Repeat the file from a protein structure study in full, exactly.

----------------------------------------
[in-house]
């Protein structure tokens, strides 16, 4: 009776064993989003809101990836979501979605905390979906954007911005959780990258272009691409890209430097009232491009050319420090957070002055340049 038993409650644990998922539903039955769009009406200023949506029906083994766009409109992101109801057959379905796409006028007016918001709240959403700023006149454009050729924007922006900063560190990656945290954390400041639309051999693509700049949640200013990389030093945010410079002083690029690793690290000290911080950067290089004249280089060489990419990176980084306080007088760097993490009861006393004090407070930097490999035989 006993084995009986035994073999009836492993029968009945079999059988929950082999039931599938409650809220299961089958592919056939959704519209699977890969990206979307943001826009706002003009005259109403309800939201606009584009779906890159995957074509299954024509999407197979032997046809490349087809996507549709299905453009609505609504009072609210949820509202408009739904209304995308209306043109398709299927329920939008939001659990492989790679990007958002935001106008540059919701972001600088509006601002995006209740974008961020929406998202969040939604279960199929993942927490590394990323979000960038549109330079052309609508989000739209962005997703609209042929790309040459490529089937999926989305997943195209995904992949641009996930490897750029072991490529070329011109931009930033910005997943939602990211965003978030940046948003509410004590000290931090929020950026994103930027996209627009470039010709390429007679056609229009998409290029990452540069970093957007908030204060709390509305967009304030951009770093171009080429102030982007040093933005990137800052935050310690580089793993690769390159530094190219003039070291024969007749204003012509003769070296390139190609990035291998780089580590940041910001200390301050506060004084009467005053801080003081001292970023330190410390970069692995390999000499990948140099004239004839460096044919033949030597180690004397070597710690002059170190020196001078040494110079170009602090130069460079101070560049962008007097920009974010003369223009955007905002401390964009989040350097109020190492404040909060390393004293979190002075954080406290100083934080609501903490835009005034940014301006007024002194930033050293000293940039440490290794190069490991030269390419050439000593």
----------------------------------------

[in-house]
């Protein structure tokens, strides 16, 4: 009776064993989003809101990836979501979605905390979906954007911005959780990258272009691409890209430097009232491009050319420090957070002055340049 038993409650644990998922539903039955769009009406200023949506029906083994766009409109992101109801057959379905796409006028007016918001709240959403700023006149454009050729924007922006900063560190990656945290954390400041639309051999693509700049949640200013990389030093945010410079002083690029690793690290000290911080950067290089004249280089060489990419990176980084306080007088760097993490009861006393004090407070930097490999035989 006993084995009986035994073999009836492993029968009945079999059988929950082999039931599938409650809220299961089958592919056939959704519209699977890969990206979307943001826009706002003009005259109403309800939201606009584009779906890159995957074509299954024509999407197979032997046809490349087809996507549709299905453009609505609504009072609210949820509202408009739904209304995308209306043109398709299927329920939008939001659990492989790679990007958002935001106008540059919701972001600088509006601002995006209740974008961020929406998202969040939604279960199929993942927490590394990323979000960038549109330079052309609508989000739209962005997703609209042929790309040459490529089937999926989305997943195209995904992949641009996930490897750029072991490529070329011109931009930033910005997943939602990211965003978030940046948003509410004590000290931090929020950026994103930027996209627009470039010709390429007679056609229009998409290029990452540069970093957007908030204060709390509305967009304030951009770093171009080429102030982007040093933005990137800052935050310690580089793993690769390159530094190219003039070291024969007749204003012509003769070296390139190609990035291998780089580590940041910001200390301050506060004084009467005053801080003081001292970023330190410390970069692995390999000499990948140099004239004839460096044919033949030597180690004397070597710690002059170190020196001078040494110079170009602090130069460079101070560049962008007097920009974010003369223009955007905002401390964009989040350097109020190492404040909060390393004293979190002075954080406290100083934080609501903490835009005034940014301006007024002194930033050293000293940039440490290794190069490991030269390419050439000593």